Dyads [also known as Assur Groups] always have:

 • Two Parts
 • Three Joints

There is no limit to the number of Dyads in a single kinematic-chain.

The joints specify the relative motion of the Parts in the Dyad.

A Dyad, or Assur group, is a kinematic chain with zero degree of mobility, which when added to or subtracted from a kinematic-chain does not alter its original degrees-of-freedom.

They were first described by the Russian engineer Leonid Assur [es] (1878-1920) in 1914.

#### Dyads: Degrees-of-Freedom

 The Gruebler Equation shows that a Dyad has Zero Degrees-of-Mobility. Gruebler Equation: F = 3*(N-1) – 2*J1 – J2 F = 3 * (3-1) – 2*3 –0 F = 6 – 6 F= 0 N = 3 There are two Parts in a Dyad. You must join these two other Parts. However, when they are already kinematically-defined, you, and the Gruebler equation, take them to be one Part. Hence N= 2+1 =3 J1 = 3 There are three joints J2 = 0 There are not any higher pairs [e.g' Cams and Follower Joint which has two degrees of freedom] Therefore, a Dyad does not change the degrees-of-freedom of a kinematic-chain. It also means you can add as many Dyads as you want to a kinematic-chain. The number of Degrees-of-Freedom does not change.

#### Dyads: The Basic Construction

We do not identify a Dyad by the number of its Parts. This is because ALL dyads have two Parts.

We identify a Dyad with three letters, because ALL dyads have three Joints.

 • Each letter represent a Joint in the Dyad.
 • The letters are R, P and S.
 • Why R, P and S?
 o R is for Revolute Joint. This is the same as a Pin-Joint.
 o P is for Prismatic Joint. This is the same as a Slide-Joint.
 o S is for Spherical Joint. This is the same as a Ball-Joint

We can re-write the dyad with dashes[—] between each letter so that the dash[—] represents a Part.

Then, it is easier to see that the middle letter represents the joint with which the two Parts are joined together.

The other two letters represent the joints with which the two Parts are joined to two other Parts in the kinematic-chain.

If the kinematic-chain is a kinematically-defined chain BEFORE you add a new dyad, it will also be kinematically-defined chain AFTER you add the dyad.

KDP1 > {<JOINT1> PART1 <JOINT2> PART2 <JOINT3>} < KDP2

KDP1, KDP2 : Kinematically Defined Parts

PART1, PART2 : Parts in the Dyad

JOINT, JOINT, JOINT3 : Joints in the Dyad Preparation: Two different Kinematically Defined Parts that already exist in the model

 • A Rocker (KDP1) joined to the Base-Part (KDP2). Part1 and Part2  Joint1 , Joint2 , Joint3 Joint1 & Joint3 are the 'first and last' Joints.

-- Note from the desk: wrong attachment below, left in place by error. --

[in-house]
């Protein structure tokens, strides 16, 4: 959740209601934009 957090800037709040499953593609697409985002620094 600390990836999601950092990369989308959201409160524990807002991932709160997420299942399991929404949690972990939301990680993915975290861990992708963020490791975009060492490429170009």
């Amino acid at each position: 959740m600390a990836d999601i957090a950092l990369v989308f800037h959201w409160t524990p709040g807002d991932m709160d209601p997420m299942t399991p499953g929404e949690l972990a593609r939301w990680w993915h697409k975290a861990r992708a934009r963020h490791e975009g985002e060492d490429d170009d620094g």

These join the two Parts in the Dyad to the Kinematically Defined Parts (KDP1 & KDP2) that already exist in the model. Joint2 is the 'middle' Joint.

It joins the two Parts in the Dyad together.

#### Dyads: Suggested Steps to Add a new Dyad    STEP 1: Start with a Kinematic-Chain with a minimum of two Kinematically Defined Parts: here a Rocker and Base-Part STEP 2: Add a Two new Parts - Part1 and Part2 STEP 3: Add 'Outside' Joint1 between Part1 and Kinematically Defined Part1 STEP 4: Add 'Outside' Joint3 between Part2 and Kinematically Defined Part2 STEP 5: Add 'Inside' Joint2 between Part1 and Part2 #### Dyads: in the Kinematic Tree

A Dyad [Assur Group] is identified with a Three Letter Acronym. Each letter represents a Joint. The letters we use are R, P and S.

Why R, P and S?

 • The letter R is a Revolute Joint. It is exactly the same as a Pin-Joint.
 • The letter P is a Prismatic Joint. It is exactly the same as a Slide-Joint.
 • The letter S is a Spherical Joint. It is exactly the same as a Ball-Joint.

There are five possible Dyads in Planar Kinematics:

Kinematic Name

MechDesigner Name

R R R Revolute – Revolute – Revolute

Pin – Pin – Pin

R R P Revolute – Revolute – Prismatic

Pin – Pin – Slide

R P R Revolute – Prismatic – Revolute

Pin – Slide – Pin

P R P Prismatic – Revolute – Prismatic

Slide – Pin – Slide

R P P Revolute – Prismatic – Prismatic

Pin – Slide – Slide

We have two 'Ram' type Dyads - useful for Air Cylinders

Ram - R Revolute – Revolute – Revolute

Pin +Motion-Point - Pin - Pin

Ram - P Revolute – Revolute – Prismatic

Pin +Motion-Point - Pin - Slide

We have two Dyads for Spacial Kinematics. More are possible but not frequently found in Packaging Machines.

Kinematic Name

MechDesigner Name

S S R Spherical – Spherical – Revolute

Ball – Ball – Pin

S S P Spherical – Spherical – Prismatic

Ball – Ball – Pin

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